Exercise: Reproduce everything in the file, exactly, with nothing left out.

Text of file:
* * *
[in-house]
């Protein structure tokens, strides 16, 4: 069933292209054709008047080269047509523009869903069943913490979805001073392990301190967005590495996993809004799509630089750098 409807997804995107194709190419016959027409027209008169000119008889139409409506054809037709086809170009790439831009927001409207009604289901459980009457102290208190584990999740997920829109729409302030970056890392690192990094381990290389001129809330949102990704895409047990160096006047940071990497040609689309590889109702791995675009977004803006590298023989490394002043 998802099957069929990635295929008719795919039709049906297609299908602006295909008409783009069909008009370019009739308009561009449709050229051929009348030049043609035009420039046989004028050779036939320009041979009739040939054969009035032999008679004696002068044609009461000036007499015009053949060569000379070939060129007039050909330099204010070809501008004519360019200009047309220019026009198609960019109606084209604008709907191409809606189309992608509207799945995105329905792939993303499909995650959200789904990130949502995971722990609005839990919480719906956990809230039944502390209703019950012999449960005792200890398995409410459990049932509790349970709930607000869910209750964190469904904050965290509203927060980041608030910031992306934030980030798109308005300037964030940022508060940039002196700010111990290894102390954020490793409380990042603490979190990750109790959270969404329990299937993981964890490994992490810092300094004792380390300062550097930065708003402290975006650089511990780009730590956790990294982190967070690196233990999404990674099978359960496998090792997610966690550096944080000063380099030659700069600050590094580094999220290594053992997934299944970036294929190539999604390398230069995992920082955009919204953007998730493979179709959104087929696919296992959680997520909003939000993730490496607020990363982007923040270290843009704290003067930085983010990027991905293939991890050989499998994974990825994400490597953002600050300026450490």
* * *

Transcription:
[in-house]
């Protein structure tokens, strides 16, 4: 069933292209054709008047080269047509523009869903069943913490979805001073392990301190967005590495996993809004799509630089750098 409807997804995107194709190419016959027409027209008169000119008889139409409506054809037709086809170009790439831009927001409207009604289901459980009457102290208190584990999740997920829109729409302030970056890392690192990094381990290389001129809330949102990704895409047990160096006047940071990497040609689309590889109702791995675009977004803006590298023989490394002043 998802099957069929990635295929008719795919039709049906297609299908602006295909008409783009069909008009370019009739308009561009449709050229051929009348030049043609035009420039046989004028050779036939320009041979009739040939054969009035032999008679004696002068044609009461000036007499015009053949060569000379070939060129007039050909330099204010070809501008004519360019200009047309220019026009198609960019109606084209604008709907191409809606189309992608509207799945995105329905792939993303499909995650959200789904990130949502995971722990609005839990919480719906956990809230039944502390209703019950012999449960005792200890398995409410459990049932509790349970709930607000869910209750964190469904904050965290509203927060980041608030910031992306934030980030798109308005300037964030940022508060940039002196700010111990290894102390954020490793409380990042603490979190990750109790959270969404329990299937993981964890490994992490810092300094004792380390300062550097930065708003402290975006650089511990780009730590956790990294982190967070690196233990999404990674099978359960496998090792997610966690550096944080000063380099030659700069600050590094580094999220290594053992997934299944970036294929190539999604390398230069995992920082955009919204953007998730493979179709959104087929696919296992959680997520909003939000993730490496607020990363982007923040270290843009704290003067930085983010990027991905293939991890050989499998994974990825994400490597953002600050300026450490």